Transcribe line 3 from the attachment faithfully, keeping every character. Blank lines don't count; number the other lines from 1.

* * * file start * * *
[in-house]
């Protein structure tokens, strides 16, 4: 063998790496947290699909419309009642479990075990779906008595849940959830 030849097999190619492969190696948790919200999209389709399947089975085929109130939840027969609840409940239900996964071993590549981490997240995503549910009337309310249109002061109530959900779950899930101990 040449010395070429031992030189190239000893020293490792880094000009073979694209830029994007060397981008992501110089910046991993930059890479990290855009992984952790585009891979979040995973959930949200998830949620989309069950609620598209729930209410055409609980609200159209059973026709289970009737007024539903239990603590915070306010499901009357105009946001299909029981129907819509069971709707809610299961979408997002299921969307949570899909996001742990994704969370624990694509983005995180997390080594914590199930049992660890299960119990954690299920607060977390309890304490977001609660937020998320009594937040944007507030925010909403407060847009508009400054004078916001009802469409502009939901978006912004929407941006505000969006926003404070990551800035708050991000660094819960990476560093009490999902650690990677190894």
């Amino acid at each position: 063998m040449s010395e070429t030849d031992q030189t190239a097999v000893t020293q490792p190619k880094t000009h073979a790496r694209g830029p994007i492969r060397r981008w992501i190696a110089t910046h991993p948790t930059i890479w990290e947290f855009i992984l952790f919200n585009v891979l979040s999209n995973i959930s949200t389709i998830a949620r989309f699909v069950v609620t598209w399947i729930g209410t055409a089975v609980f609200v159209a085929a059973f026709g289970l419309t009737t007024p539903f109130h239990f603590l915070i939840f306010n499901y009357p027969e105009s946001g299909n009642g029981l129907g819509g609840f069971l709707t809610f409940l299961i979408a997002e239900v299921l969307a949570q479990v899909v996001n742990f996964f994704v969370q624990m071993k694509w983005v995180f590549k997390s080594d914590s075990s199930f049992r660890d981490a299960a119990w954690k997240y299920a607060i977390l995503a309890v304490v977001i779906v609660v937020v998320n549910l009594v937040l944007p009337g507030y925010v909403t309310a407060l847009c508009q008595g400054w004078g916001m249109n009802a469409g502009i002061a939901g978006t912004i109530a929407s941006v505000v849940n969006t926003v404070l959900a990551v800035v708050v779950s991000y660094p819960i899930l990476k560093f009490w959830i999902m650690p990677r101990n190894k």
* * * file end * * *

């Amino acid at each position: 063998m040449s010395e070429t030849d031992q030189t190239a097999v000893t020293q490792p190619k880094t000009h073979a790496r694209g830029p994007i492969r060397r981008w992501i190696a110089t910046h991993p948790t930059i890479w990290e947290f855009i992984l952790f919200n585009v891979l979040s999209n995973i959930s949200t389709i998830a949620r989309f699909v069950v609620t598209w399947i729930g209410t055409a089975v609980f609200v159209a085929a059973f026709g289970l419309t009737t007024p539903f109130h239990f603590l915070i939840f306010n499901y009357p027969e105009s946001g299909n009642g029981l129907g819509g609840f069971l709707t809610f409940l299961i979408a997002e239900v299921l969307a949570q479990v899909v996001n742990f996964f994704v969370q624990m071993k694509w983005v995180f590549k997390s080594d914590s075990s199930f049992r660890d981490a299960a119990w954690k997240y299920a607060i977390l995503a309890v304490v977001i779906v609660v937020v998320n549910l009594v937040l944007p009337g507030y925010v909403t309310a407060l847009c508009q008595g400054w004078g916001m249109n009802a469409g502009i002061a939901g978006t912004i109530a929407s941006v505000v849940n969006t926003v404070l959900a990551v800035v708050v779950s991000y660094p819960i899930l990476k560093f009490w959830i999902m650690p990677r101990n190894k």